Q: Which place downtown has the best almond croissant?
A: Until Chris Wilkins of Root Baking Co. came on the scene, it wasn’t always easy to find a decent loaf of bread in the Charleston area (or restaurants willing to invest in them). You can always tell when a sandwich is on a Brown’s Court Bakery bun or Butcher & Bee roll.
Croissants, though, are another matter: There are decent croissants from James Island (Baguette Magic) to Mount Pleasant (Saveurs du Monde).
The almond croissant is a slightly different specimen than the plain croissant. Almonds are now associated with healthful living, but a proper almond croissant demonstrates that all the fun hasn’t gone out of the popular nuts. Typically, an almond croissant is made by splitting day-old or cheap croissants and filling them with simple syrup and almond cream. It’s not the kind of pastry cream you’d find in, say, a Boston cream doughnut. Recipes vary, but the cream usually consists of sugar, butter, almond flour and eggs, which adds up to something like sponge cake. To signal what you’ll find inside, the croissant is topped with slivered almonds and powdered sugar. Again, not the healthiest treat in the bakery case, but reliably delicious.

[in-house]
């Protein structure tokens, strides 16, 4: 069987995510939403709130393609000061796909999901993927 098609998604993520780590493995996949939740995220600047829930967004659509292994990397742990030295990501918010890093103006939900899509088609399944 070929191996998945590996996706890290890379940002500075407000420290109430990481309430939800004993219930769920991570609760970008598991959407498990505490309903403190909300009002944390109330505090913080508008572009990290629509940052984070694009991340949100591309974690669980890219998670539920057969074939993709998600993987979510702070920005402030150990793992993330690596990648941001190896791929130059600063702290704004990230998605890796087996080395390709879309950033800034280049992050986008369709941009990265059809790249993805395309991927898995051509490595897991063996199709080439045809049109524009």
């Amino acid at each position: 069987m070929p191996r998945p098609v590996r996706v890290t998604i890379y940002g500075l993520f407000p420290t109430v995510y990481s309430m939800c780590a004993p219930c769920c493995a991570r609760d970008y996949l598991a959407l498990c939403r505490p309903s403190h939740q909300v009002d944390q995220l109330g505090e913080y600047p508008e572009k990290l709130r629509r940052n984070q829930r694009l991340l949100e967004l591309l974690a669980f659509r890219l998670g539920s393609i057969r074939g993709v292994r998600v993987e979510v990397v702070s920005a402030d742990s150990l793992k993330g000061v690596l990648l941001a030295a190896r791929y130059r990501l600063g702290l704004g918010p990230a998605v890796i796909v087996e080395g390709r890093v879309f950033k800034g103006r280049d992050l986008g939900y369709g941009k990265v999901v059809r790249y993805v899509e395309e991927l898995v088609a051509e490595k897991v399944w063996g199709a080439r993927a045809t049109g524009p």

I wasn’t familiar with local almond croissants when I received your question, so I taste-tested my way to a quasi-answer. Because there are a number of impressive almond croissants around town, and because a sampling session melds so well with a downtown stroll, I’m going to sidestep the “best” part of your question and encourage you to check out the almond croissants at Macaroon Boutique, Christophe Artisan Chocolatier and Cafe Framboise. Really, the choice might come down to what you prioritize in an almond croissant. The croissants at Macaroon are the flakiest; the croissants at Christophe are the most syrup-saturated, with filling that’s almost drinkable; and the croissants at Cafe Framboise are the most technically correct. But I enjoyed them all.
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